I finally took the plunge at the end of December and went back to the colour that I feel the most comfortable with, blonde. As a child I had blonde hair, started to colour my hair in junior high school, and all throughout university I stayed blonde. Only before I moved to Japan I decided to change up my look and colour my hair darker.
When I moved to Japan, my hair was close to its natural colour with blonde streaks. I didn’t speak Japanese well enough upon moving here, so for almost two years I had let my hair grow out. My hair took on the ombre look and thankfully for me, everyone was all about ombre at the time.
Having natural hair and not having to worry about the monthly root touch-ups and applying purple shampoo was very refreshing. I was able to have a relationship with my hair that I don’t ever remember having. The best part was that fact that I didn’t have to worry about poodle (frizzy) hair as much during the rainy season.
Around the end of August, I started to feel bored with my hair so I chopped it all off to a “lob” (long bob). After a couple of months, I still felt like I was missing something so I talked to my best friend of 18 years and came to the conclusion of “just do it”.. and do it I did…
I went to a salon in Tokyo that caters to “gaijin” (foreigner) hair with English speaking staff. I showed to the photo of what I would like to achieve. To make an extremely long story short, the bleach was left on my scalp for way too long under a heater and I received massive chemical burns. I told the staff while under the heater I was in extreme pain and eventually they let me wash it out of my hair. I noticed my hair was steaming… I had the chemical burns for about two weeks. Every time I washed my hair, the burns would puss and my hair would stick to the back of my head. The results of this salon = chemical burns and overpriced.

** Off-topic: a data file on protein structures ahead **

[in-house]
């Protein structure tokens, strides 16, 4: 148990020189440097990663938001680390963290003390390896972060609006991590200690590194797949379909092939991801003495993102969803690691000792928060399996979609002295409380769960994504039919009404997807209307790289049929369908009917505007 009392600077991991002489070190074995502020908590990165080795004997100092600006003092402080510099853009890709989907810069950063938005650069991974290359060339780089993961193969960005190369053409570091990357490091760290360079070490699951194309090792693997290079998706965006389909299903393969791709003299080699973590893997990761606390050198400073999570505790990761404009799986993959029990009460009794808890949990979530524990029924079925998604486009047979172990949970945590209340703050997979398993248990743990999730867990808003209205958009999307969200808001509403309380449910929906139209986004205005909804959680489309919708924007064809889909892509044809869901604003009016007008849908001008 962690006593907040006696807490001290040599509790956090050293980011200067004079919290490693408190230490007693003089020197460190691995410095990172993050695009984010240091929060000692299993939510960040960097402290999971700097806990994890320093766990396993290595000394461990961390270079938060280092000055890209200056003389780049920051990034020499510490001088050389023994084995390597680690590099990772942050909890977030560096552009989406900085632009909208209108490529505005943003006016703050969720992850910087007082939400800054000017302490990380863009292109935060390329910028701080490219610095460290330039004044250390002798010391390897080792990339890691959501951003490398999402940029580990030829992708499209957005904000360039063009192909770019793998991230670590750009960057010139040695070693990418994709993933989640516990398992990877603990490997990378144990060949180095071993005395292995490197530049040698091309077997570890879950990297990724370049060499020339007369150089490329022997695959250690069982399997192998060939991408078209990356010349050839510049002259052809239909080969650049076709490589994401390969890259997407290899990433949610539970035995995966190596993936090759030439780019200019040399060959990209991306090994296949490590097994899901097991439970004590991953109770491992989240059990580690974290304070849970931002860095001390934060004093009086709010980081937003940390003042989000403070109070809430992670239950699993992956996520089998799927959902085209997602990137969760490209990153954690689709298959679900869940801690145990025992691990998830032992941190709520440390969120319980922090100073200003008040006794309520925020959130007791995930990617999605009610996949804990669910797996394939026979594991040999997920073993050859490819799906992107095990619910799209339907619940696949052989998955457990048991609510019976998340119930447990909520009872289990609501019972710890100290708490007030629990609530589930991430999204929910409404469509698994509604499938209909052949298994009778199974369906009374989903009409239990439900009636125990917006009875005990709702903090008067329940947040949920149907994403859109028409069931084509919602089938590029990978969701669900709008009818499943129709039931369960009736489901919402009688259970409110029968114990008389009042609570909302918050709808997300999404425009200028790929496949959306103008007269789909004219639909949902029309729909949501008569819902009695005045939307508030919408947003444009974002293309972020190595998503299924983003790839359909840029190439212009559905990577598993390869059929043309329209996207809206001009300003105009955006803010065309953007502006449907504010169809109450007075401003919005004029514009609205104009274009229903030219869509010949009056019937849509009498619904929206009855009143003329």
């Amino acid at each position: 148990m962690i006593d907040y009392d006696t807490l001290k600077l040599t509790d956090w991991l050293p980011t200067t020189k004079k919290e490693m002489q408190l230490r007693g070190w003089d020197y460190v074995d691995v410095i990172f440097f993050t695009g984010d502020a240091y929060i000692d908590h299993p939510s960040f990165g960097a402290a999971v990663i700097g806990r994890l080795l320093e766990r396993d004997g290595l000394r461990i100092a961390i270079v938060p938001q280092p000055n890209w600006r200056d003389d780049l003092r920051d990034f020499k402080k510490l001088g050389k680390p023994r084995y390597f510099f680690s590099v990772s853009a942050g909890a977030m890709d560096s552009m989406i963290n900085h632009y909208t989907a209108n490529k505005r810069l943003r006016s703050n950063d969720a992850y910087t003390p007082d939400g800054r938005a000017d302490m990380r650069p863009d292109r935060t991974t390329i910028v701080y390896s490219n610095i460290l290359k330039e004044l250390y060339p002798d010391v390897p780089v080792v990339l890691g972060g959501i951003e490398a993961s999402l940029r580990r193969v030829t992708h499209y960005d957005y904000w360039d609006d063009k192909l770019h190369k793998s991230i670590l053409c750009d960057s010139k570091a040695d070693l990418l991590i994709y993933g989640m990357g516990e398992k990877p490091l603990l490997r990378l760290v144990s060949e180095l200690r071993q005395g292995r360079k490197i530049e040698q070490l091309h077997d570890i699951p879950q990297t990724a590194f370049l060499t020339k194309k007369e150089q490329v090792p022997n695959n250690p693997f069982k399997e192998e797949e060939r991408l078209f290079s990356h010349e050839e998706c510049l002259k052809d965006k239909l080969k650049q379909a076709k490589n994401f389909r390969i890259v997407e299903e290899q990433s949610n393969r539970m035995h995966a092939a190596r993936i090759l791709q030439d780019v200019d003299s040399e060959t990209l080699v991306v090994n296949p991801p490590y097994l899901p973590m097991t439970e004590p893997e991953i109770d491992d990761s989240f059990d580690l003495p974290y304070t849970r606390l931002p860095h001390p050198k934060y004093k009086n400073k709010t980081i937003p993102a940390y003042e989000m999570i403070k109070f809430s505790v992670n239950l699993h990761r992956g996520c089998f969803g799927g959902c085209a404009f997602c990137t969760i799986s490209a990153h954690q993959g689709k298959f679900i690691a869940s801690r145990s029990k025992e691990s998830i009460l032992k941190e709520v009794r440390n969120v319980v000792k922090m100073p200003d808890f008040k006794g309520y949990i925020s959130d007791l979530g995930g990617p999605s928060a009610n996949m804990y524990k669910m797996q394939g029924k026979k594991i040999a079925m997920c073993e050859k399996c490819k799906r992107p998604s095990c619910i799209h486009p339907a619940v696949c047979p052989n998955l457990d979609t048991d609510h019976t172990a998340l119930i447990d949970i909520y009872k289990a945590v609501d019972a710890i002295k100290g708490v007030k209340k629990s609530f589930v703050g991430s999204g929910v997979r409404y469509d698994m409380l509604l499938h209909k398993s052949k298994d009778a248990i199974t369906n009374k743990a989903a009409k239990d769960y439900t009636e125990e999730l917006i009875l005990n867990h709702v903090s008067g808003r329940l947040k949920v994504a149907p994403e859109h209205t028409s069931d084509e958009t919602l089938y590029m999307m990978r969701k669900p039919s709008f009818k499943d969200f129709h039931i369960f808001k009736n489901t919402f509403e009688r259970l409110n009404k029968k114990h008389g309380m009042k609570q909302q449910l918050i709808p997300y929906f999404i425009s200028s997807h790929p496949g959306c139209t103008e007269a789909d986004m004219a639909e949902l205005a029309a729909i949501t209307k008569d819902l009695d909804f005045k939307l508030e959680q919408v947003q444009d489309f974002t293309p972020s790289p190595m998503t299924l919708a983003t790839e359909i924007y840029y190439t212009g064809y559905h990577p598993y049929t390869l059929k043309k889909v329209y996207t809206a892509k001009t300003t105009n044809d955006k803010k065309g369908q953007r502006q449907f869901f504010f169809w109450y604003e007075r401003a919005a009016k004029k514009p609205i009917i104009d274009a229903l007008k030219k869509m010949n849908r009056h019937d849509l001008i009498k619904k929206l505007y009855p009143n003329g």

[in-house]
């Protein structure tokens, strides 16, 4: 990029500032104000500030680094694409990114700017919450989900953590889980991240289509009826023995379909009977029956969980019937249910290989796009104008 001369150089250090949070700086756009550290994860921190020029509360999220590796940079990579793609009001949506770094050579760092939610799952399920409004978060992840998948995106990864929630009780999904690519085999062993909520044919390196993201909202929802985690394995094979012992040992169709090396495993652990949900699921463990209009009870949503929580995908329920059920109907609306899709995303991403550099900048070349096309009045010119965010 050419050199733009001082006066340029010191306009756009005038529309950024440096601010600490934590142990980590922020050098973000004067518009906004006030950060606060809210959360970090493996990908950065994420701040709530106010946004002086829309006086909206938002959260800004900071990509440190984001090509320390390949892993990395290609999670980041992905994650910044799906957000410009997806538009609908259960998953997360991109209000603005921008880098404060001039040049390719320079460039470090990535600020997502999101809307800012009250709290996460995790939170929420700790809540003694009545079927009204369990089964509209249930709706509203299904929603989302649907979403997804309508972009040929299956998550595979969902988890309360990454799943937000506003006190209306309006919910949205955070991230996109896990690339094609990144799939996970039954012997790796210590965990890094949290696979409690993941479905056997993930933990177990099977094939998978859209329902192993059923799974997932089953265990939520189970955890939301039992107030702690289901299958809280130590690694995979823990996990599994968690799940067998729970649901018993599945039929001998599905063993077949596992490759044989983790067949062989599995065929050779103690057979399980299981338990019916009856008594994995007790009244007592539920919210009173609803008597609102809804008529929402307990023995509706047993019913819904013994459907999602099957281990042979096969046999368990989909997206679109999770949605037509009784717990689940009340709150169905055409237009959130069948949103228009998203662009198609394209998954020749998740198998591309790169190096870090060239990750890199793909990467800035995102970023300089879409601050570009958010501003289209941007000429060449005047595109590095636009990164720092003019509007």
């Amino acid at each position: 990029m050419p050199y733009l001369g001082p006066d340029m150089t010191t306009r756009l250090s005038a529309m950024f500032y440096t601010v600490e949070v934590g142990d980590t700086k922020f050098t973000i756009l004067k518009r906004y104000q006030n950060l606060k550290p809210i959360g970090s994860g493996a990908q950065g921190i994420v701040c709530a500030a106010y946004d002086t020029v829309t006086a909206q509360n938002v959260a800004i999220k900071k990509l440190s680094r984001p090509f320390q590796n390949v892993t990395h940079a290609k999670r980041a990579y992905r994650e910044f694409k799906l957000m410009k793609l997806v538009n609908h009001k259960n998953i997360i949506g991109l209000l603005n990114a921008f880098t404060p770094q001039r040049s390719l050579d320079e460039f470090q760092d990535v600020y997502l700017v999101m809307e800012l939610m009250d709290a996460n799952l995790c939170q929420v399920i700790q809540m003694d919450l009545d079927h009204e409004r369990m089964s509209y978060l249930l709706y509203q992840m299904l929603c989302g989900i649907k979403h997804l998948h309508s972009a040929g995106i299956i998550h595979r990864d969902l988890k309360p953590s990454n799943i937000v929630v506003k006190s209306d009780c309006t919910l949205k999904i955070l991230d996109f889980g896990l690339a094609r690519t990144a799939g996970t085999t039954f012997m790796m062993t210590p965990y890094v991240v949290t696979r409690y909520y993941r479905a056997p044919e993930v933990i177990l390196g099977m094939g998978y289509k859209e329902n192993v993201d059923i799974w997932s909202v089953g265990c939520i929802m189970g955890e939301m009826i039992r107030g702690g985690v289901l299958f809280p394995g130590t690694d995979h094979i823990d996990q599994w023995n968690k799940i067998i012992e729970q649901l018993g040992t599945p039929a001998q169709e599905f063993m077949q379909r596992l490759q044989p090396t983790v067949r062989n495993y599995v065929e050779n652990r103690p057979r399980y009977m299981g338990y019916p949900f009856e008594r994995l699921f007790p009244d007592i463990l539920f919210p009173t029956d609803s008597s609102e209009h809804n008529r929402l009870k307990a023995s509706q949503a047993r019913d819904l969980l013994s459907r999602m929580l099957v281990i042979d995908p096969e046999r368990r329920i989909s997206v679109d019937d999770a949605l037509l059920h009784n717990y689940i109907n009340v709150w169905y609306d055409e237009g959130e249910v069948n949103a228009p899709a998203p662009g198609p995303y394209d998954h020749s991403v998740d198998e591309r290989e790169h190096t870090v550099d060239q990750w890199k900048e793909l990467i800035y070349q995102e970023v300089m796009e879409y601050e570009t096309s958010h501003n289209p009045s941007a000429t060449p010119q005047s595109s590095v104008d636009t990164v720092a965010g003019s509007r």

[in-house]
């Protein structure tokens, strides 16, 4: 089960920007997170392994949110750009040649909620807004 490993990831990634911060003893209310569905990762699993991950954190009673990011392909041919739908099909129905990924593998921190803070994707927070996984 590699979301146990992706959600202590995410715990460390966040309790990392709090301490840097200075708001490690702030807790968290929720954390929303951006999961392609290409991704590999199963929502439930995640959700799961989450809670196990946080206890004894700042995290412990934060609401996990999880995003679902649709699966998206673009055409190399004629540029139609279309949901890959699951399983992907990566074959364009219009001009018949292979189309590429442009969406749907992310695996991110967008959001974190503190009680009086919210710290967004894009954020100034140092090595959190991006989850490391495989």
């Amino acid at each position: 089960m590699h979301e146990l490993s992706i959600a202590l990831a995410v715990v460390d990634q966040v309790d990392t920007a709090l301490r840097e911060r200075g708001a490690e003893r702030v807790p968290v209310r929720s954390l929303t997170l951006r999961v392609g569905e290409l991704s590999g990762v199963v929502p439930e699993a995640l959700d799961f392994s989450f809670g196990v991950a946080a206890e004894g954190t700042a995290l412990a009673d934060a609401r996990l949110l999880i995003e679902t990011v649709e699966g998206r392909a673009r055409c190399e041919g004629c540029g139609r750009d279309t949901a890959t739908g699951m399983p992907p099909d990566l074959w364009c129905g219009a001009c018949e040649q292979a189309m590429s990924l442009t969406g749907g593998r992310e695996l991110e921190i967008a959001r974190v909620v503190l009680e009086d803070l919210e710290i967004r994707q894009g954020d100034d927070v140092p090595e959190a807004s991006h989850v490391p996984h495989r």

The second time around, I chose a different salon in Yokohama that the owner and stylist was in Los Angeles for about 10 years working with Americans. I expressed what happened last time and that I would like to not have not many chemical burns and I walked out of the salon an extremely happy customer. Platinum blonde, toned hair, without a chemical burn, and an appointment books for the following month.
The high end, overpriced salon in Tokyo cannot even compare to the quality and service I received in the small personally owned hair salon in Yokohama. The lesson I ended up learning the hard way was that not all the glitters is gold. Sometimes we tend to think that bigger brands and companies are better. The price tag is more expensive because it is high quality etc… This was not the case with these two hair salons.
I do have to state though, if you are a foreigner living in Japan and already feel uncomfortable with the stares you most likely receive on a regular basis, don`t change your hair to blonde or red. These hair colours are not naturally the norm here in Japan so： 1.) You are bound to standout even more and 2.) Your company may ask you to change your hair. Luckily for me, FROZEN is a big hit here in Japan and my students love the Disney movie. Instead of them reacting badly and giving me negative attention, coined me “Elsa 先生 (sensei/teacher)” for about a week and a half. After the week and a half of buzzing, I went back to being just regular old “Jennifer 先生 (sensei/teacher)”.
If you plan on taking the plunge to a dramatic hair colour in an Asian country, I suggest you be careful, possibly ask your boss if the colour or cut is alright, and good luck with the language barrier!! 頑張って！！
Ta-ta for now,